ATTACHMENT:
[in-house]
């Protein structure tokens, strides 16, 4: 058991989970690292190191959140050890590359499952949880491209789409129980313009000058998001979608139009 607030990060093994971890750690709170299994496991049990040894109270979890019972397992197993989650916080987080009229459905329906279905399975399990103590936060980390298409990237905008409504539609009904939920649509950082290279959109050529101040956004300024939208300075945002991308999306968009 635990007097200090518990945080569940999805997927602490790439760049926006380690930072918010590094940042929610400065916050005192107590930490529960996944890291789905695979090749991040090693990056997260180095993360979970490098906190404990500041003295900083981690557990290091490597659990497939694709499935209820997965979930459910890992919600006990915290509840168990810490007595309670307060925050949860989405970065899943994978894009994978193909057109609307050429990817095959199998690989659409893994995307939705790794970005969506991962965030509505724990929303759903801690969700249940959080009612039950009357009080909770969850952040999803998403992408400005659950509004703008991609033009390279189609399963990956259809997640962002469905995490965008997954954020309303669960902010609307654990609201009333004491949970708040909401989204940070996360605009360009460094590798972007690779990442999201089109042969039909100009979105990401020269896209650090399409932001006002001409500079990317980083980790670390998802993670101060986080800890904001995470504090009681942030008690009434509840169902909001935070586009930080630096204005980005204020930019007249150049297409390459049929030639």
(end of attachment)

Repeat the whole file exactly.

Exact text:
[in-house]
């Protein structure tokens, strides 16, 4: 058991989970690292190191959140050890590359499952949880491209789409129980313009000058998001979608139009 607030990060093994971890750690709170299994496991049990040894109270979890019972397992197993989650916080987080009229459905329906279905399975399990103590936060980390298409990237905008409504539609009904939920649509950082290279959109050529101040956004300024939208300075945002991308999306968009 635990007097200090518990945080569940999805997927602490790439760049926006380690930072918010590094940042929610400065916050005192107590930490529960996944890291789905695979090749991040090693990056997260180095993360979970490098906190404990500041003295900083981690557990290091490597659990497939694709499935209820997965979930459910890992919600006990915290509840168990810490007595309670307060925050949860989405970065899943994978894009994978193909057109609307050429990817095959199998690989659409893994995307939705790794970005969506991962965030509505724990929303759903801690969700249940959080009612039950009357009080909770969850952040999803998403992408400005659950509004703008991609033009390279189609399963990956259809997640962002469905995490965008997954954020309303669960902010609307654990609201009333004491949970708040909401989204940070996360605009360009460094590798972007690779990442999201089109042969039909100009979105990401020269896209650090399409932001006002001409500079990317980083980790670390998802993670101060986080800890904001995470504090009681942030008690009434509840169902909001935070586009930080630096204005980005204020930019007249150049297409390459049929030639």